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Optimizing irrigation water

Lentz, R.D. (2021) Optimizing irrigation water. Irrigation Today. 5(3):26-27. 21 January 2021.

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When applied properly, the synthetic organic polymer, polyacrylamide or PAM, can provide substantial water quality, infiltration, and water retention benefits to irrigated agriculture. To achieve peak performance, applications may need to be fine-tuned for individual circumstances. This article discusses how water-soluble PAM (WSPAM) and cross-linked PAM (XPAM) can be most effectively employed in irrigated agriculture. The form of WSPAM, method of application, and rate of application used in furrow irrigation will vary depending on local irrigation water quality and field soil properties. XPAM is comprised of WSPAM polymers cross-linked together to form a massive, porous product, which is not water soluble but can absorb >100+ times its weight in water. XPAM is added to soil to increase water retention and reduce water and nutrient leaching losses. Using XPAM in humid regions could be a challenge, since increased soil water retention during periods of surplus precipitation could create problems associated with excess water, slow soil drying/warming in spring, delayed tillage and planting. The use of XPAM in arid-land, irrigated agriculture may provide the most benefits because water deliveries to fields in these areas are intensively managed and can be limited or delayed.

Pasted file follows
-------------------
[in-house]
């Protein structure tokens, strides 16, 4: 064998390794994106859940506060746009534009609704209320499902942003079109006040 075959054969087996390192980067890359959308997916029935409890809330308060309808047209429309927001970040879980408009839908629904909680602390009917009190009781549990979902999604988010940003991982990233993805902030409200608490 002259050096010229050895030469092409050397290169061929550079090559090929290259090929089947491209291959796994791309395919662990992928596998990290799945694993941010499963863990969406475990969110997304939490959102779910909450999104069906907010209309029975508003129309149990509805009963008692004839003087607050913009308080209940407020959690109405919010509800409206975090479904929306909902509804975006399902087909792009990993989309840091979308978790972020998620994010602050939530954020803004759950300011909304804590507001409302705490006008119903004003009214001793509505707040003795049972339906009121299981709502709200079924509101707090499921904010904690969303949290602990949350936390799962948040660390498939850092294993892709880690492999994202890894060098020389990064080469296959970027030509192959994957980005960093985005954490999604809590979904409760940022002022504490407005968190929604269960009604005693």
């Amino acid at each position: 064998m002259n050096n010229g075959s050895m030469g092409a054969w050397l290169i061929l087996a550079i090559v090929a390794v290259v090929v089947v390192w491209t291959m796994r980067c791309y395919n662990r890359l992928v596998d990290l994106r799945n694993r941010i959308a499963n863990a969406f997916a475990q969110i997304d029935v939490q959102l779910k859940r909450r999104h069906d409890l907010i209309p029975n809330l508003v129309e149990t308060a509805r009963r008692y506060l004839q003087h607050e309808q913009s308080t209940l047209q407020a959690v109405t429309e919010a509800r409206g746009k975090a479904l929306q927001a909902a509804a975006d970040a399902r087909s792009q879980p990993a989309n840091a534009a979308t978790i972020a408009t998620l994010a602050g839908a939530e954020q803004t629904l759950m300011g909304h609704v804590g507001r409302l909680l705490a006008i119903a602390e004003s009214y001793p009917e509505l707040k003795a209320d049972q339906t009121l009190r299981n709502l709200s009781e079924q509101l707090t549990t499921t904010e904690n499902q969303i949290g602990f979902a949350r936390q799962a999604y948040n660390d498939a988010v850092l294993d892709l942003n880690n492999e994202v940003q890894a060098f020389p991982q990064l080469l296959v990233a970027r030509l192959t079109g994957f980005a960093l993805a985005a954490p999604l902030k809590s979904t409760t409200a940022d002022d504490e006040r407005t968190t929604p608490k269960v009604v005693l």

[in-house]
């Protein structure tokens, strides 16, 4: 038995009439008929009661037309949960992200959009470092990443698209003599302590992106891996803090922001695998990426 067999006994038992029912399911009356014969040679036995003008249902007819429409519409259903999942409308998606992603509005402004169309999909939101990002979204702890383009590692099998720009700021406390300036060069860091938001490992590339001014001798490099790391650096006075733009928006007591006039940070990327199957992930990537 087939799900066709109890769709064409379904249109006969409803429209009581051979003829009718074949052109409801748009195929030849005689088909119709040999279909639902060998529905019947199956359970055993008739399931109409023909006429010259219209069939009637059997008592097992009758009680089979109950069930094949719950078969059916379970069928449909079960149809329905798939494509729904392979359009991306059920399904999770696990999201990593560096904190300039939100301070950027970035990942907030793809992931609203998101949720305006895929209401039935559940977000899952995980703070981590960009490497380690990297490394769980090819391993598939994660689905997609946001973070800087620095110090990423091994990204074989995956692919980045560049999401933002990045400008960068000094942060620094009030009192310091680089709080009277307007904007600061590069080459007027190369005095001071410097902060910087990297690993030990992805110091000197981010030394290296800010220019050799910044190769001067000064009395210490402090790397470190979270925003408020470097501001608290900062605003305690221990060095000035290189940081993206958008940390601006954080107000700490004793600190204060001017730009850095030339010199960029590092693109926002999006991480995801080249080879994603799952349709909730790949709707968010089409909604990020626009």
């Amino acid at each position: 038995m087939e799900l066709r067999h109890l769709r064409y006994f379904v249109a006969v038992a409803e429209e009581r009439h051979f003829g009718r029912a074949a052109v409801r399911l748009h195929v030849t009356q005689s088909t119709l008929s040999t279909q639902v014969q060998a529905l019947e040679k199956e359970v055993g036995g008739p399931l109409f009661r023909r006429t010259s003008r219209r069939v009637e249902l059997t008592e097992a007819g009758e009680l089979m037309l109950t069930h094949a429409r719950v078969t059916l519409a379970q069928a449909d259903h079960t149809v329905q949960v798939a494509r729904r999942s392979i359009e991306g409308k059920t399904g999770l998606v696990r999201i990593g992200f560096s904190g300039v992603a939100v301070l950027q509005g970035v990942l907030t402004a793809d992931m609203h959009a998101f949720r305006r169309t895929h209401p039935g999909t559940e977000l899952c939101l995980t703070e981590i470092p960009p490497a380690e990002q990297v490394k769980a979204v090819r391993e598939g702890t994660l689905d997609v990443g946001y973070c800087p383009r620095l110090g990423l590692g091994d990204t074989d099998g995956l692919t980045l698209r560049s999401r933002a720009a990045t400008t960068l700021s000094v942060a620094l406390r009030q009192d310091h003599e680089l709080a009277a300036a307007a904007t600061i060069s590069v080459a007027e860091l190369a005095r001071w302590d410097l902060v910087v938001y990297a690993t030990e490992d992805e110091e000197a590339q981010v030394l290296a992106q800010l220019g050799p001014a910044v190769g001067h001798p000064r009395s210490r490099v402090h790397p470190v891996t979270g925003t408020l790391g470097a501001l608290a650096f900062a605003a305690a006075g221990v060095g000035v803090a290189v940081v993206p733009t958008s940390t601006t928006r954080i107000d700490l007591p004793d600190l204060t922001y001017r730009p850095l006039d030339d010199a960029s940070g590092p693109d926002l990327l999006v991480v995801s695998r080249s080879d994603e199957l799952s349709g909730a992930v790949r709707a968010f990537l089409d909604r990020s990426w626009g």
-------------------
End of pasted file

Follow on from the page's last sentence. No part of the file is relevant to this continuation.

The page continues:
Item Type: Article
NWISRL Publication Number: 1691
Subjects: Polyacrylamide (PAM) > Cross-linked (hydrogel) PAM
Polyacrylamide (PAM) > Water-soluble PAM (WSPAM)
Polyacrylamide (PAM) > Water-soluble PAM (WSPAM) > Application Strategies
Depositing User: Users 6 not found.
Date Deposited: 22 Jan 2021 22:44
Last Modified: 22 Jan 2021 22:44
Item ID: 1729